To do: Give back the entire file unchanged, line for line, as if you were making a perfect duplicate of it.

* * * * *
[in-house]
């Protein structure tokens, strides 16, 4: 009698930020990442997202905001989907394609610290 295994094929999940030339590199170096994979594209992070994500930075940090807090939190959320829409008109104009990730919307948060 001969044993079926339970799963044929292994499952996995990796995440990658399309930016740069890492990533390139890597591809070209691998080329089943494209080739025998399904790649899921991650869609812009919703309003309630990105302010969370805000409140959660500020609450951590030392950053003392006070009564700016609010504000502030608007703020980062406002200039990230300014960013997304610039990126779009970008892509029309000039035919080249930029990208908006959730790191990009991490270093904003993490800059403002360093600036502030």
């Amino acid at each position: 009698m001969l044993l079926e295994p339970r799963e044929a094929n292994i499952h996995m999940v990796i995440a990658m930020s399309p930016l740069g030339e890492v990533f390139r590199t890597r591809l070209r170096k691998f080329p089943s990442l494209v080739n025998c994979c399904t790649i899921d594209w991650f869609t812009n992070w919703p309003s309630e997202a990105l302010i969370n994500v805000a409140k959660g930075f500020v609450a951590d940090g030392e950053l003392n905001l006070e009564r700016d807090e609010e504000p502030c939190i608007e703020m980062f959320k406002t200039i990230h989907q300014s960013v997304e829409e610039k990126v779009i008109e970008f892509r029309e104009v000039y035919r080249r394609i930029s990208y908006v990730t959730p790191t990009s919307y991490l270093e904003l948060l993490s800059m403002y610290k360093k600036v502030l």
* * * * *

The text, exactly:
[in-house]
């Protein structure tokens, strides 16, 4: 009698930020990442997202905001989907394609610290 295994094929999940030339590199170096994979594209992070994500930075940090807090939190959320829409008109104009990730919307948060 001969044993079926339970799963044929292994499952996995990796995440990658399309930016740069890492990533390139890597591809070209691998080329089943494209080739025998399904790649899921991650869609812009919703309003309630990105302010969370805000409140959660500020609450951590030392950053003392006070009564700016609010504000502030608007703020980062406002200039990230300014960013997304610039990126779009970008892509029309000039035919080249930029990208908006959730790191990009991490270093904003993490800059403002360093600036502030």
């Amino acid at each position: 009698m001969l044993l079926e295994p339970r799963e044929a094929n292994i499952h996995m999940v990796i995440a990658m930020s399309p930016l740069g030339e890492v990533f390139r590199t890597r591809l070209r170096k691998f080329p089943s990442l494209v080739n025998c994979c399904t790649i899921d594209w991650f869609t812009n992070w919703p309003s309630e997202a990105l302010i969370n994500v805000a409140k959660g930075f500020v609450a951590d940090g030392e950053l003392n905001l006070e009564r700016d807090e609010e504000p502030c939190i608007e703020m980062f959320k406002t200039i990230h989907q300014s960013v997304e829409e610039k990126v779009i008109e970008f892509r029309e104009v000039y035919r080249r394609i930029s990208y908006v990730t959730p790191t990009s919307y991490l270093e904003l948060l993490s800059m403002y610290k360093k600036v502030l």